Author's School

Graduate School of Arts & Sciences

Author's Department/Program

Biology and Biomedical Sciences: Molecular Cell Biology


English (en)

Date of Award


Degree Type


Degree Name

Doctor of Philosophy (PhD)

Chair and Committee

Roberto Civitelli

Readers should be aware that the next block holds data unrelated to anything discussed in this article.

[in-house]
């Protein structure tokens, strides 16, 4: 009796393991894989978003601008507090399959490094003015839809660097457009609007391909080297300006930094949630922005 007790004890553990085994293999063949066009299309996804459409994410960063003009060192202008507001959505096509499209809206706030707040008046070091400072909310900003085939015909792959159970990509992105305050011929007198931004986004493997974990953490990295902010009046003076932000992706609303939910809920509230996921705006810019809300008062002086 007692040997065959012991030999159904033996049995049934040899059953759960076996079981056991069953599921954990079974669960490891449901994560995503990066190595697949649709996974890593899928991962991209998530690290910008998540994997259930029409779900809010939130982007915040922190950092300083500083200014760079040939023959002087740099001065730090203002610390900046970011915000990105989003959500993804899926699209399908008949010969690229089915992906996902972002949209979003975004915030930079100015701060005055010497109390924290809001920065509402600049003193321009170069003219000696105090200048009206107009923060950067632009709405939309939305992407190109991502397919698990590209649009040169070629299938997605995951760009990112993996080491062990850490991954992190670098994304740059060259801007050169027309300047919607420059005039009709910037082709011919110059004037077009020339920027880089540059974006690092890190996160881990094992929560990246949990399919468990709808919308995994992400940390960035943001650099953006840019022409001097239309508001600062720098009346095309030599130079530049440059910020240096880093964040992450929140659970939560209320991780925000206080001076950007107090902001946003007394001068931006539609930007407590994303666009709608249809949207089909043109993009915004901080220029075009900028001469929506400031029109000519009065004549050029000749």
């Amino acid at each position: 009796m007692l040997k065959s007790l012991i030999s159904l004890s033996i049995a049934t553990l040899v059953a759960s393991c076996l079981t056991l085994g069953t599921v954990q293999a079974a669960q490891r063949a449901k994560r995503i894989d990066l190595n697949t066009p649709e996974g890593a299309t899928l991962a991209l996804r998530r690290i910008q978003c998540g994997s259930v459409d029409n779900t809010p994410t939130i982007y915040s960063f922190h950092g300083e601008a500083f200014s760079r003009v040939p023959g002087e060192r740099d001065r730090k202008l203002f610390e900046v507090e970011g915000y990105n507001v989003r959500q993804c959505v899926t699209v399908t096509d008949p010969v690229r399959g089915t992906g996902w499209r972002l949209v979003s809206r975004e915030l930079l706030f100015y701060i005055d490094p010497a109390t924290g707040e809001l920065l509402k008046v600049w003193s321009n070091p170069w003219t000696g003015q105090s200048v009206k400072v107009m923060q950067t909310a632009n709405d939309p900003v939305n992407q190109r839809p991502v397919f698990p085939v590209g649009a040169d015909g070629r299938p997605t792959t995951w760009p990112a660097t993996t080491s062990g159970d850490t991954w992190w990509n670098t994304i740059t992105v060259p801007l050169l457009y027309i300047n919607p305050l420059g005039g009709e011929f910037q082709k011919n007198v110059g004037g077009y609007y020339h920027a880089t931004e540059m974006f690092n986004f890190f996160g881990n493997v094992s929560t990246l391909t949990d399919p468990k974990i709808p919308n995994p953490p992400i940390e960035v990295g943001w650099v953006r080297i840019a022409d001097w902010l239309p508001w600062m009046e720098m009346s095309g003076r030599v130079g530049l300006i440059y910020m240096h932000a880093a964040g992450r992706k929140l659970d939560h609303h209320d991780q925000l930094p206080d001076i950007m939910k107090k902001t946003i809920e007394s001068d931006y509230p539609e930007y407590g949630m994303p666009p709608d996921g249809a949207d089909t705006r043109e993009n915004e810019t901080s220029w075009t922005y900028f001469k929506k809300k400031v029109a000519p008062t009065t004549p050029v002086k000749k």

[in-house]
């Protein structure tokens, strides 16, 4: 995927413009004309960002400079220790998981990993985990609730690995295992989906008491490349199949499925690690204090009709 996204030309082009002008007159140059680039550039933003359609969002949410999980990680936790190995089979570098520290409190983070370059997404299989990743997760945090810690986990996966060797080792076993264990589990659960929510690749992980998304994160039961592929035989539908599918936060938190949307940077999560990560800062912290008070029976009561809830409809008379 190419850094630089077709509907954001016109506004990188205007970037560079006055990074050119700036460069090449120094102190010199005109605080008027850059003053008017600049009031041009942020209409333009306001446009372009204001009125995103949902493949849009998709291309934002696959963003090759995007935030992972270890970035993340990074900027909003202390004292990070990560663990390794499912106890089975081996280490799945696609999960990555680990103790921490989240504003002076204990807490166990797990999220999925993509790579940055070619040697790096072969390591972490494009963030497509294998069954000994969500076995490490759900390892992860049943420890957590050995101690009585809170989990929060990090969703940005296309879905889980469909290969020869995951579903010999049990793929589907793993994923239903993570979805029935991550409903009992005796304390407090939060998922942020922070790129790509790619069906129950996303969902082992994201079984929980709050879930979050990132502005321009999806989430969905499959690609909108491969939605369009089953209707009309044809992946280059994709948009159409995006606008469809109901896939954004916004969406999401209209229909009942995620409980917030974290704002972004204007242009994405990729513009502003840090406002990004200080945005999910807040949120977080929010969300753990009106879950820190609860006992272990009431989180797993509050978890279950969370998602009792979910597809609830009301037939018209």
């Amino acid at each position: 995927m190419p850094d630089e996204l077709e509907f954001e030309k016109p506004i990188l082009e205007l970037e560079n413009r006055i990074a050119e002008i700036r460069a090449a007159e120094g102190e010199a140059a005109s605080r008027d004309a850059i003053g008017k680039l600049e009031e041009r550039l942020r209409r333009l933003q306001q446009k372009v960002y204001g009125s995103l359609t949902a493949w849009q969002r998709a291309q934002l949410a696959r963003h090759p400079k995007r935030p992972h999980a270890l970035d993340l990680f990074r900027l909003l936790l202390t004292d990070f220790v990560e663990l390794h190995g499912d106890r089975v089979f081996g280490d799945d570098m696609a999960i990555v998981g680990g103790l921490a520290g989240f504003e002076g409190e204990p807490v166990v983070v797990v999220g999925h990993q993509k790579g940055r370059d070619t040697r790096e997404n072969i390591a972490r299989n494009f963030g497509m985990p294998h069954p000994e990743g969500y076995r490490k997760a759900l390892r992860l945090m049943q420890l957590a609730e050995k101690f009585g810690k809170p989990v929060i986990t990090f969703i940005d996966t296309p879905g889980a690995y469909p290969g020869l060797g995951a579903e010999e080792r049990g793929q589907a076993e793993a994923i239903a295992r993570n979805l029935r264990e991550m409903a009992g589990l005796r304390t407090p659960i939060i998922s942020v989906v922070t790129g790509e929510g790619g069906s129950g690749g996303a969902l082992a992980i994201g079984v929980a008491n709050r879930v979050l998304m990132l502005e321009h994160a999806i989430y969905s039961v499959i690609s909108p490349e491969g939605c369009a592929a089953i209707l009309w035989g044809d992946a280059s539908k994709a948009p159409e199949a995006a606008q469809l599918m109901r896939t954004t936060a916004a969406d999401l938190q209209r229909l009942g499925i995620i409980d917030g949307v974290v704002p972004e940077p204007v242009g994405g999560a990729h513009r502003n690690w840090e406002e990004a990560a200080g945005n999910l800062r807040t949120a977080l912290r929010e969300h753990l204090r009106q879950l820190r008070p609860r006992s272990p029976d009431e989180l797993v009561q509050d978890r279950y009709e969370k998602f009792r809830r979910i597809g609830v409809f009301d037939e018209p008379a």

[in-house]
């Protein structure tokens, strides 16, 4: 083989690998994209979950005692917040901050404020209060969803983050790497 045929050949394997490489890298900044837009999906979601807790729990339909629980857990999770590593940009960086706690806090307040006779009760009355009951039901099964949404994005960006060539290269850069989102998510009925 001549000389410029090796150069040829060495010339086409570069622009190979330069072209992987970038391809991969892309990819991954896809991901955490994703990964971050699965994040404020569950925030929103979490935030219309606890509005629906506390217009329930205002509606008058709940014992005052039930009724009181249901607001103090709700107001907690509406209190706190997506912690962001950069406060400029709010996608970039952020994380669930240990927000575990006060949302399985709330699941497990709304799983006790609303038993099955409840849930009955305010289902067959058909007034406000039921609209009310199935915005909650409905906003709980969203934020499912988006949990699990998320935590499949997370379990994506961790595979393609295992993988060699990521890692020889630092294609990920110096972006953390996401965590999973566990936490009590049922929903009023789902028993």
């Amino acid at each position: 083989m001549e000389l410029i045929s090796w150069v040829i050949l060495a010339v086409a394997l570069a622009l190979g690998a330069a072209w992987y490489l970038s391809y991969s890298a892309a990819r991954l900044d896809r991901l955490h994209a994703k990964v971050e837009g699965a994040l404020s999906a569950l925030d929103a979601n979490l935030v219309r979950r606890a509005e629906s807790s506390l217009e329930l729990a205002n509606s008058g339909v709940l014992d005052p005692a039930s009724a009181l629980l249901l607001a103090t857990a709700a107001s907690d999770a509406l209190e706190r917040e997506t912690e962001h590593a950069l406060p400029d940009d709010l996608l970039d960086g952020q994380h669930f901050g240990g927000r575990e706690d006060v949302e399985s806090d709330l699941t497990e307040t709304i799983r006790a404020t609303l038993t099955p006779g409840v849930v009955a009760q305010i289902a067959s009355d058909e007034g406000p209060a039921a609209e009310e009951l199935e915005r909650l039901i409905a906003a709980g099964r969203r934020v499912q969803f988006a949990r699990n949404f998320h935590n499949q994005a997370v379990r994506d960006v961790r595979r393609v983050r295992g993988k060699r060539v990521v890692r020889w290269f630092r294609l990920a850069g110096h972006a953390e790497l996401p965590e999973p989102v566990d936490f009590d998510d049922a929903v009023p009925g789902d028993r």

Skeletal development and post-natal bone homeostasis are dependent on the coordinated activity of bone-forming cells called osteoblasts and bone-resorbing cells called osteoclasts. Over 10 million people in the US currently suffer from osteoporosis, which increases the risk of low-trauma fractures and accounts for health care expenditures exceeding $14 billion per year. Osteoporosis is often treated with anti-resorptive compounds, primarily bisphosphonates, which inhibit osteoclast-mediated bone destruction. However, these drugs do not restore bone mass, which can only be accomplished by activation new bone formation, as with intermittent parathyroid hormone therapy. The development of additional bone "anabolic" therapies will require genetic and mechanistic information about other signaling pathways that can potently stimulate osteoblast differentiation and/or function. A wealth of genetic evidence in humans and mice clearly demonstrates that the canonical Wnt pathway is intimately involved in skeletal development and post-natal bone homeostasis. In fact, neutralizing antibodies to antagonists of the canonical Wnt pathway, such as Sclerostin and Dickkhopf1, are currently in clinical trials as potentially promising bone anabolic agents. However, it is still unclear how Wnt signaling provides such a strong osteogenic stimulus and how it interacts with BMP signaling, another strong pro-osteogenic pathway, to generate accurate and timely cues during the osteoblast differentiation process. Previous work in our lab showed that beta-catenin, an essential mediator of canonical Wnt signaling, synergizes with BMP2 to stimulate osteoblast differentiation and bone formation. My work was designed to conduct a full evaluation of how BMP and Wnt signals interact at discrete stages of the osteoblast lifecycle to regulate cell fate, establish a mitotic/post-mitotic boundary, stimulate production of the skeletal extracellular matrix, and prevent programmed cell death. Using an in vitro model of osteoblast differentiation, we find that beta-catenin acts downstream of BMP2 signaling to promote an osteoblast and suppress an adipocyte cell fate decision in multipotent progenitors, a lineage allocation mechanism requiring both Tcf/Lef-dependent and Tcf/Lef-independent mechanisms. We next examined BMP/Wnt interactions during proliferation of osteoprogenitors, by focusing on Smad4, a central mediator of the greater TGF-beta/BMP pathway. Acute, tamoxifen-induced deletion of Smad4 in otherwise normal osteoblasts in mice activates proliferation of predominantly post-mitotic Osterix+ cells on trabecular bone surfaces. Manipulation of Smad4 in osteoprogenitor cell lines indicates this effect is accomplished, at least in part, by the ability of BMP signals to stimulate physical recruitment of beta-catenin to the DNA-binding Smad4 transcription complex, occurring in a manner that antagonizes Tcf/Lef-dependent transcription and the pro-mitotic effects of canonical Wnts. This led us to hypothesize that deficiency of Smad4 could enhance the anabolic effects of anti-Dkk1 therapy. Using a genetic mouse model with constitutive embryonic deletion of Smad4 in Osterix+ cells, we instead find that long-term deficiency of Smad4 in Osterix+ cells causes a lethal impairment of post-natal skeletal development characterized by defective osteoblasts which are not sensitive to anabolic effects of BMP and are not rescued by anabolic Wnt therapy. Whereas this osteoblast defect can be explained by disruption of p38 MAPK signaling, the resistance to anabolic Wnt signaling can be linked to premature apoptosis and Caspase-3-mediated inactivation of beta-catenin. Thus, acute removal of Smad4 directly favors canonical Wnt signaling and mitosis, while long-term deficiency of Smad4 indirectly impairs Wnt signaling and osteoblast function. In summary, these studies provide evidence that multifaceted interactions between BMP and Wnt signaling regulate cell fate, proliferation, function, and survival of osteoblasts. Further work is needed to more carefully distinguish TGF-beta and BMP specific contributions to the role of Smad4 in skeletal development and post-natal bone homeostasis.


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